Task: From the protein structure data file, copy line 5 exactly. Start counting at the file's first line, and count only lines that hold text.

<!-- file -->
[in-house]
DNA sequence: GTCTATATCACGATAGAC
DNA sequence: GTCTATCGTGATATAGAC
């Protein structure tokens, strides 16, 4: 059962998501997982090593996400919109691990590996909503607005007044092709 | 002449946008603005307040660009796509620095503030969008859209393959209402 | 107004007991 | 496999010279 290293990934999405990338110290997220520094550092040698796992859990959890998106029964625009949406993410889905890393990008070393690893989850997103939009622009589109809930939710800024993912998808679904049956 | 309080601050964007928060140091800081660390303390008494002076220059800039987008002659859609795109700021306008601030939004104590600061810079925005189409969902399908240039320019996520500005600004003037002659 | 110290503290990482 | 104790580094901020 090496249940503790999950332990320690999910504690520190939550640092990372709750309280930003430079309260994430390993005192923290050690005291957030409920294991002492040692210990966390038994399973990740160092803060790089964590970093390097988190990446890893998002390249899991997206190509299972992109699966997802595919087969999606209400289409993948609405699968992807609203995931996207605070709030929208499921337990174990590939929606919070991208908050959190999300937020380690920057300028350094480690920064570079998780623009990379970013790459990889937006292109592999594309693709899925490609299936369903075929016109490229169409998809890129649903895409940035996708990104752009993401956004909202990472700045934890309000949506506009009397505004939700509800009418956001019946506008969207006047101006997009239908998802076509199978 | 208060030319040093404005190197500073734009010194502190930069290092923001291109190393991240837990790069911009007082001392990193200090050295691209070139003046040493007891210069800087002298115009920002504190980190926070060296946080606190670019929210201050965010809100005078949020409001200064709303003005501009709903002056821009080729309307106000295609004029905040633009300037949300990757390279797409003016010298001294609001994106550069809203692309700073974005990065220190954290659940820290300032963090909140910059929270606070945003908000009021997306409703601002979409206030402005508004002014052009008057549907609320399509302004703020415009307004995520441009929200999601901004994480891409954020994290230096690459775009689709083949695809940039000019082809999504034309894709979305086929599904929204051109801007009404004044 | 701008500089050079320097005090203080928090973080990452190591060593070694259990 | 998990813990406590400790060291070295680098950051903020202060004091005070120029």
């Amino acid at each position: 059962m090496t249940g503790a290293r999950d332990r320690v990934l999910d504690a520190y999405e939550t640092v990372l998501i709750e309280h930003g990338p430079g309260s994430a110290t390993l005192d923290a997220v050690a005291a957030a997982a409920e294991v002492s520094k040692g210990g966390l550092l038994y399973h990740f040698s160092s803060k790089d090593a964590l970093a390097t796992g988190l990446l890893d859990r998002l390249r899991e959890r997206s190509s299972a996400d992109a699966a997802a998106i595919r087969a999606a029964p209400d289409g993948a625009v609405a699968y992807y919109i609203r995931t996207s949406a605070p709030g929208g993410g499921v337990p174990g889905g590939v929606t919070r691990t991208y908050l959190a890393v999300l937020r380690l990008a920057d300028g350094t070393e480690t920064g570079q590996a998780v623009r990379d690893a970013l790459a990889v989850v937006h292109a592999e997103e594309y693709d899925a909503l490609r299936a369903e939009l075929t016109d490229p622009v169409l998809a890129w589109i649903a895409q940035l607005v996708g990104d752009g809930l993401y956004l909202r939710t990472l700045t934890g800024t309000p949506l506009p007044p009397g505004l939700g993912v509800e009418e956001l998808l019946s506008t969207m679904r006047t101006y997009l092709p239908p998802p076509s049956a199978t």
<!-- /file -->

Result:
């Amino acid at each position: 059962m090496t249940g503790a290293r999950d332990r320690v990934l999910d504690a520190y999405e939550t640092v990372l998501i709750e309280h930003g990338p430079g309260s994430a110290t390993l005192d923290a997220v050690a005291a957030a997982a409920e294991v002492s520094k040692g210990g966390l550092l038994y399973h990740f040698s160092s803060k790089d090593a964590l970093a390097t796992g988190l990446l890893d859990r998002l390249r899991e959890r997206s190509s299972a996400d992109a699966a997802a998106i595919r087969a999606a029964p209400d289409g993948a625009v609405a699968y992807y919109i609203r995931t996207s949406a605070p709030g929208g993410g499921v337990p174990g889905g590939v929606t919070r691990t991208y908050l959190a890393v999300l937020r380690l990008a920057d300028g350094t070393e480690t920064g570079q590996a998780v623009r990379d690893a970013l790459a990889v989850v937006h292109a592999e997103e594309y693709d899925a909503l490609r299936a369903e939009l075929t016109d490229p622009v169409l998809a890129w589109i649903a895409q940035l607005v996708g990104d752009g809930l993401y956004l909202r939710t990472l700045t934890g800024t309000p949506l506009p007044p009397g505004l939700g993912v509800e009418e956001l998808l019946s506008t969207m679904r006047t101006y997009l092709p239908p998802p076509s049956a199978t």